“@escaping” and “non-escaping” in Swift

Moussa Hellal
3 min readJun 4, 2023

In this article we are going to talk about @escaping and non-escaping in Swift, understand the main differences, and check the sample code for that.

“@escaping” and “non-escaping” are terms used to describe closures in Swift.

In case you don’t know what is a closure:

A closure in Swift in simple words is a block of code that we can pass as a parameter to a function, or assign to a variable.

Escaping

“escaping closure” is a closure that outlives whatever the function that it’s defined in. In other words, we use @escaping for a closure that will be executed later on. Most famous usage of @escaping is calling a network API which can outlive the function itself and take sometime to be finished.

An example of this would be helpful to grasp this theory:

You can create a new playground and copy this code:

func performAsyncTask(completion: @escaping () -> Void) {
DispatchQueue.global().async {
// Simulating an asynchronous task
Thread.sleep(forTimeInterval: 2.0)
completion() // Calling the completion closure after the task is finished
}
}

In this example we have a function named performAsyncTask which will simulate an asynchronous task that will take 2 seconds.

As you see here we have our escaping closure defined as a parameter that will be triggered after our async task has completed.

Now the action and testing this with


import Foundation

// Escaping closure example
func performAsyncTask(completion: @escaping () -> Void) {
DispatchQueue.global().async {
// Simulating an asynchronous task
Thread.sleep(forTimeInterval: 2.0)
completion() // Calling the completion closure after the task is finished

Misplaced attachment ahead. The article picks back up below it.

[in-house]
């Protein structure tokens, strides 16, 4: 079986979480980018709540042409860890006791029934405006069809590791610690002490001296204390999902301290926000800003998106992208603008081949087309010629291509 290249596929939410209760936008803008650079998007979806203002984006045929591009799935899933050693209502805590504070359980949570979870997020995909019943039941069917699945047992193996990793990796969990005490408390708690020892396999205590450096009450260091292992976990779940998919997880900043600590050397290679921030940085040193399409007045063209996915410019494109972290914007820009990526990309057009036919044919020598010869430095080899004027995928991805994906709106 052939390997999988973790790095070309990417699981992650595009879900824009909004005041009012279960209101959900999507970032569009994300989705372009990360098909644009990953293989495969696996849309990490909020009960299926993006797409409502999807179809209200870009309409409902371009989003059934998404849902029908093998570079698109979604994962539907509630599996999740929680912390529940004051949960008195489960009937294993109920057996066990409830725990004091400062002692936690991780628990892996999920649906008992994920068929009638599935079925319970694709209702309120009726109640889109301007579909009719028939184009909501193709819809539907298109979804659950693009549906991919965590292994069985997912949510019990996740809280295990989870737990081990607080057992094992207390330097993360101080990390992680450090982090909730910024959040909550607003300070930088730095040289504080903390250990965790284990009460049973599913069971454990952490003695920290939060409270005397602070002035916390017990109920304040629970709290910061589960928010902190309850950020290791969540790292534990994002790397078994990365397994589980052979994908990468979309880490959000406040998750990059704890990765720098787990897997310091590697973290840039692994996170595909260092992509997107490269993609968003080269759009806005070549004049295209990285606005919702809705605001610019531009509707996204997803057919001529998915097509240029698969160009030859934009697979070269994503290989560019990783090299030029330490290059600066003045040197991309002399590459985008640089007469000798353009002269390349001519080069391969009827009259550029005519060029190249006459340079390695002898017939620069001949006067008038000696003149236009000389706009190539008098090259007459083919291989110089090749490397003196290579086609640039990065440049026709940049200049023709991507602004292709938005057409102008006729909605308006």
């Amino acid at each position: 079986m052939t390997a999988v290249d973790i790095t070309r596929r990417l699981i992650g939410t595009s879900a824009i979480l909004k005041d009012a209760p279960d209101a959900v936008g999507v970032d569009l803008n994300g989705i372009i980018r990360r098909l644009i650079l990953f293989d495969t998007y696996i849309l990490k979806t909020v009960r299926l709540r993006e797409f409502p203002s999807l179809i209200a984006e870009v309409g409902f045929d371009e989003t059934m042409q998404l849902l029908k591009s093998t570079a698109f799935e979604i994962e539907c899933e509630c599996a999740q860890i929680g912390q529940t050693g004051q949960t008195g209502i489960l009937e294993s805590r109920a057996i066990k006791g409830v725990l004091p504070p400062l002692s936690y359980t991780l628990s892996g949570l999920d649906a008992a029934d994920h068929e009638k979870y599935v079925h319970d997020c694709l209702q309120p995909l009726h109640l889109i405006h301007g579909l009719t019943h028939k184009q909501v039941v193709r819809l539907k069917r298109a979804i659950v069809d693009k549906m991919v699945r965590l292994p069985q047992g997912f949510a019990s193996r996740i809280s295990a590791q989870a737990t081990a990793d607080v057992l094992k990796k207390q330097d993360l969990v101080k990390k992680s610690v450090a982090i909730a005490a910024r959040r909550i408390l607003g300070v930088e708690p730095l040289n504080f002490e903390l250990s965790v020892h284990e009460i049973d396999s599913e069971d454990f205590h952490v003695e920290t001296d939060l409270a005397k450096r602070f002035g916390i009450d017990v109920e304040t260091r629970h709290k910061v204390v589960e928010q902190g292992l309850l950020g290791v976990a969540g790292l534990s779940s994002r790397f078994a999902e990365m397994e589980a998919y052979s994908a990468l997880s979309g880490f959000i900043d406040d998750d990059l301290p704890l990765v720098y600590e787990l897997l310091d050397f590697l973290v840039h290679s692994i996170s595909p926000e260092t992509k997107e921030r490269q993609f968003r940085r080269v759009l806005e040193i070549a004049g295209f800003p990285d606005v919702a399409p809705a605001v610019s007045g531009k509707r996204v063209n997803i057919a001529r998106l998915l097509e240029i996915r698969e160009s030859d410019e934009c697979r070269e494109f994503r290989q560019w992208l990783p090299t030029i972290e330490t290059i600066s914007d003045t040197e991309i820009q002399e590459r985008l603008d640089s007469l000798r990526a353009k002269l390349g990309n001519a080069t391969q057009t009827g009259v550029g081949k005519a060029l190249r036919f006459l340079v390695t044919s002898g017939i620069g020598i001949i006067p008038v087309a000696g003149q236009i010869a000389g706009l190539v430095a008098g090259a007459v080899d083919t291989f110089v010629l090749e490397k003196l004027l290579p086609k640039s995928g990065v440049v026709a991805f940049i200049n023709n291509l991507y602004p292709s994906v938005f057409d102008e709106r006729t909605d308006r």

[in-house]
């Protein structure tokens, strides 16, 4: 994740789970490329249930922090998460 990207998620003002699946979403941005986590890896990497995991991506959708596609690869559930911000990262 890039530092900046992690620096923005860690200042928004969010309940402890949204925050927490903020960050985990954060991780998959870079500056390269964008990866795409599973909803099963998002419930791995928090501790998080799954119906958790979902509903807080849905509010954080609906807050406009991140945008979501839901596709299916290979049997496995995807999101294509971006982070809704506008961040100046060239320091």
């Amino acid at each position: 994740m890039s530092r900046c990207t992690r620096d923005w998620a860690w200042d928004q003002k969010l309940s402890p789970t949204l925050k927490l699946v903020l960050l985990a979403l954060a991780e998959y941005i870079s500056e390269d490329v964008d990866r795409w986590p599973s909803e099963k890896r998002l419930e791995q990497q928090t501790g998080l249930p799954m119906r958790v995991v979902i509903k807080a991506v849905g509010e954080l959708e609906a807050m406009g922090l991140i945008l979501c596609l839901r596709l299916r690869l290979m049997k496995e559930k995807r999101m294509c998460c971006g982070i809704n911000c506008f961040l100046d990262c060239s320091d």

}
}


// Testing the escaping closure
print("Before async task")
performAsyncTask {
print("Async task completed")
}
print("After async task")

As you can see here we have only added the print() and calling our function and passing (print(“Async task completed”)) as our escaping closure.

If you run this code you will notice something :

Before Async task => is Printed correctly

After Async task => is printed correctly but as you can see it’s executed before our escaping closure.

Async task completed => printed out after 2 seconds. That means our closure was stored and fired at a later stage.

Perfect! I hope you got what is @escaping by now and what is does, you can play out with this function and add some seconds, execute some extra code and see for yourself.

Non-escaping

“non-escaping closure” is a closure that must be executed before the function returns. By default any passed closure in non-escaping. Hence, this code can explain it.

Copy and paste into your playground and run:

// Non-escaping closure example
func performSyncTask(completion: () -> Void) {
// Performing a synchronous task
print("Performing a synchronous task")
completion() // Calling the completion closure immediately
}


// Testing the non-escaping closure
print("Before sync task")
performSyncTask {
print("Sync task completed")
}
print("After sync task")

If you run this code you will notice something :

Our code is executed in the order that we have implemented and voila this is non-escaping.

I appreciate you choosing to spend some of your day with me. I hope that my piece was informative and helpful to you.

Farewell, keep growing and learning. See you in the next one. ✌️

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